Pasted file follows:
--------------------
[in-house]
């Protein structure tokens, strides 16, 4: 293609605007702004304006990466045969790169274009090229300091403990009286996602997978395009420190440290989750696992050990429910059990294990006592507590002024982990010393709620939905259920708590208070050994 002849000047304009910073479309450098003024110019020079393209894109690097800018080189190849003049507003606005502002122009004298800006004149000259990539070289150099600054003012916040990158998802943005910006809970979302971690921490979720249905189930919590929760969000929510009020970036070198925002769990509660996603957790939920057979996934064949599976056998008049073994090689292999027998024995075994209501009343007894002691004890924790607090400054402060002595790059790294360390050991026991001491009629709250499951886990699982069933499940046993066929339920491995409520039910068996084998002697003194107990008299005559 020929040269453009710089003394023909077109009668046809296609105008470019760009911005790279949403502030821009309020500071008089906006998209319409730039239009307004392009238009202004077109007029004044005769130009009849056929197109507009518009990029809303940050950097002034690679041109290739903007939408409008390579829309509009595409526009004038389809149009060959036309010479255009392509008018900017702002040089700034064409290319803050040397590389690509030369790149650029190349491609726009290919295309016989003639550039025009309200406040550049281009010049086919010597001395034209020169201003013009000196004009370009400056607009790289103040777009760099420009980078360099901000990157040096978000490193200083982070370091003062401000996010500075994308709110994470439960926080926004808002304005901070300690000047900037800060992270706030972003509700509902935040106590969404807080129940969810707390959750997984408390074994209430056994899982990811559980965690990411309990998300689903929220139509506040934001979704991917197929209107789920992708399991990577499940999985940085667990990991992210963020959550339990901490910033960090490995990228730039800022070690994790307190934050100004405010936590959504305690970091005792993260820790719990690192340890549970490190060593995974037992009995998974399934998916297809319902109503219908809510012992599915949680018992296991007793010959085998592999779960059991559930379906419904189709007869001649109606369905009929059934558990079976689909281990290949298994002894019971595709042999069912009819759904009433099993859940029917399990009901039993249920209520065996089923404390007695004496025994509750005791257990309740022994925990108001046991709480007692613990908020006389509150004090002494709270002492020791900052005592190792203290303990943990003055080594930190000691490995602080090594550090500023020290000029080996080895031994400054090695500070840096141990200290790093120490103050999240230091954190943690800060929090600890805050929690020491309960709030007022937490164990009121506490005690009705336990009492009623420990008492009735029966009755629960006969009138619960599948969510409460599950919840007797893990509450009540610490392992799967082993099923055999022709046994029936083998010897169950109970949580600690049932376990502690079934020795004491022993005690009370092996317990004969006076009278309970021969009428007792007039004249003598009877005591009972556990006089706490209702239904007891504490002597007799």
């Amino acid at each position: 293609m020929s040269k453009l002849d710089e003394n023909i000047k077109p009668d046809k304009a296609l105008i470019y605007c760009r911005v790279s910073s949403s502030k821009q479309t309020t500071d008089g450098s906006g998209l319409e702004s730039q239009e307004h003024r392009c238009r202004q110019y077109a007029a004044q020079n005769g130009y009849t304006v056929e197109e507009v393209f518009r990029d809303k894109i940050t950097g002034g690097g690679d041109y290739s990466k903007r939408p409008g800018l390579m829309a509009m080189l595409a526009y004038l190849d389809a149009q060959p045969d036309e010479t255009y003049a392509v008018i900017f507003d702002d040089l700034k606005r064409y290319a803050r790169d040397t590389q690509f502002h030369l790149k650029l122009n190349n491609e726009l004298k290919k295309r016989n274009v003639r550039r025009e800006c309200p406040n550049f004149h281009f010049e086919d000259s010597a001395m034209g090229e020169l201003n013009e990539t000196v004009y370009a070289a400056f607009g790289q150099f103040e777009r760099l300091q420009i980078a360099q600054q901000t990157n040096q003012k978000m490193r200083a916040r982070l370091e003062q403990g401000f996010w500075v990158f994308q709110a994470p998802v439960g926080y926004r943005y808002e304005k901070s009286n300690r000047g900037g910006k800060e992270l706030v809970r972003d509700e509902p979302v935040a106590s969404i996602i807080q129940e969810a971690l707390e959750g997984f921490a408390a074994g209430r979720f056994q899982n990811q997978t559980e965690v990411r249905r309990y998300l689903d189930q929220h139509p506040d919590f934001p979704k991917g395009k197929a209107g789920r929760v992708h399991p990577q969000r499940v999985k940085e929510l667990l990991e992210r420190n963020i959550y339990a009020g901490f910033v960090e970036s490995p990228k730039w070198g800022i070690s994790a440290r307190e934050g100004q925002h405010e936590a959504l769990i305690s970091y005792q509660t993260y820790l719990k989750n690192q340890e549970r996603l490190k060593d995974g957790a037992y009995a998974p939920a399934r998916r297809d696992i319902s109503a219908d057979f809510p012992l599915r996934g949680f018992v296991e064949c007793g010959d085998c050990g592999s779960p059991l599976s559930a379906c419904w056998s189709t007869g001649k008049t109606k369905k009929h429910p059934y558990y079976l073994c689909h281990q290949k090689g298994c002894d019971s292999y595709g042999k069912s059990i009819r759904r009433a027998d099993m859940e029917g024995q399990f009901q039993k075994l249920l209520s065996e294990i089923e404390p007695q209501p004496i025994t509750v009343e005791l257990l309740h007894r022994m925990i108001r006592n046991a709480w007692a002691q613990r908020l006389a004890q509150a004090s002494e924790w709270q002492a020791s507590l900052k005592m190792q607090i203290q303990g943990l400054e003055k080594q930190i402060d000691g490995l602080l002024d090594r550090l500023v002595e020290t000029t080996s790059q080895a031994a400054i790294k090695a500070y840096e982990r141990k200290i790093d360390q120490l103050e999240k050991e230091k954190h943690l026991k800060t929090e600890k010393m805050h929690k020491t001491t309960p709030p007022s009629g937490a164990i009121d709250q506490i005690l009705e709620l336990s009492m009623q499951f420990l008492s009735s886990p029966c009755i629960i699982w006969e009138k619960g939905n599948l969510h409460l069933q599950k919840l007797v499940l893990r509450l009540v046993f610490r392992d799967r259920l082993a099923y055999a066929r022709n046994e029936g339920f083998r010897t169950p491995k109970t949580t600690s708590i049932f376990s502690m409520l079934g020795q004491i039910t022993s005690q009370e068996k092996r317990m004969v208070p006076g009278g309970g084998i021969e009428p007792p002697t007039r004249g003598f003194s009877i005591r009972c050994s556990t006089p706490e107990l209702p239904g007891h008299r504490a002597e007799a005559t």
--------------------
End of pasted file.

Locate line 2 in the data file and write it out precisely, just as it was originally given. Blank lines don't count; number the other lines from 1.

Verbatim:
């Protein structure tokens, strides 16, 4: 293609605007702004304006990466045969790169274009090229300091403990009286996602997978395009420190440290989750696992050990429910059990294990006592507590002024982990010393709620939905259920708590208070050994 002849000047304009910073479309450098003024110019020079393209894109690097800018080189190849003049507003606005502002122009004298800006004149000259990539070289150099600054003012916040990158998802943005910006809970979302971690921490979720249905189930919590929760969000929510009020970036070198925002769990509660996603957790939920057979996934064949599976056998008049073994090689292999027998024995075994209501009343007894002691004890924790607090400054402060002595790059790294360390050991026991001491009629709250499951886990699982069933499940046993066929339920491995409520039910068996084998002697003194107990008299005559 020929040269453009710089003394023909077109009668046809296609105008470019760009911005790279949403502030821009309020500071008089906006998209319409730039239009307004392009238009202004077109007029004044005769130009009849056929197109507009518009990029809303940050950097002034690679041109290739903007939408409008390579829309509009595409526009004038389809149009060959036309010479255009392509008018900017702002040089700034064409290319803050040397590389690509030369790149650029190349491609726009290919295309016989003639550039025009309200406040550049281009010049086919010597001395034209020169201003013009000196004009370009400056607009790289103040777009760099420009980078360099901000990157040096978000490193200083982070370091003062401000996010500075994308709110994470439960926080926004808002304005901070300690000047900037800060992270706030972003509700509902935040106590969404807080129940969810707390959750997984408390074994209430056994899982990811559980965690990411309990998300689903929220139509506040934001979704991917197929209107789920992708399991990577499940999985940085667990990991992210963020959550339990901490910033960090490995990228730039800022070690994790307190934050100004405010936590959504305690970091005792993260820790719990690192340890549970490190060593995974037992009995998974399934998916297809319902109503219908809510012992599915949680018992296991007793010959085998592999779960059991559930379906419904189709007869001649109606369905009929059934558990079976689909281990290949298994002894019971595709042999069912009819759904009433099993859940029917399990009901039993249920209520065996089923404390007695004496025994509750005791257990309740022994925990108001046991709480007692613990908020006389509150004090002494709270002492020791900052005592190792203290303990943990003055080594930190000691490995602080090594550090500023020290000029080996080895031994400054090695500070840096141990200290790093120490103050999240230091954190943690800060929090600890805050929690020491309960709030007022937490164990009121506490005690009705336990009492009623420990008492009735029966009755629960006969009138619960599948969510409460599950919840007797893990509450009540610490392992799967082993099923055999022709046994029936083998010897169950109970949580600690049932376990502690079934020795004491022993005690009370092996317990004969006076009278309970021969009428007792007039004249003598009877005591009972556990006089706490209702239904007891504490002597007799």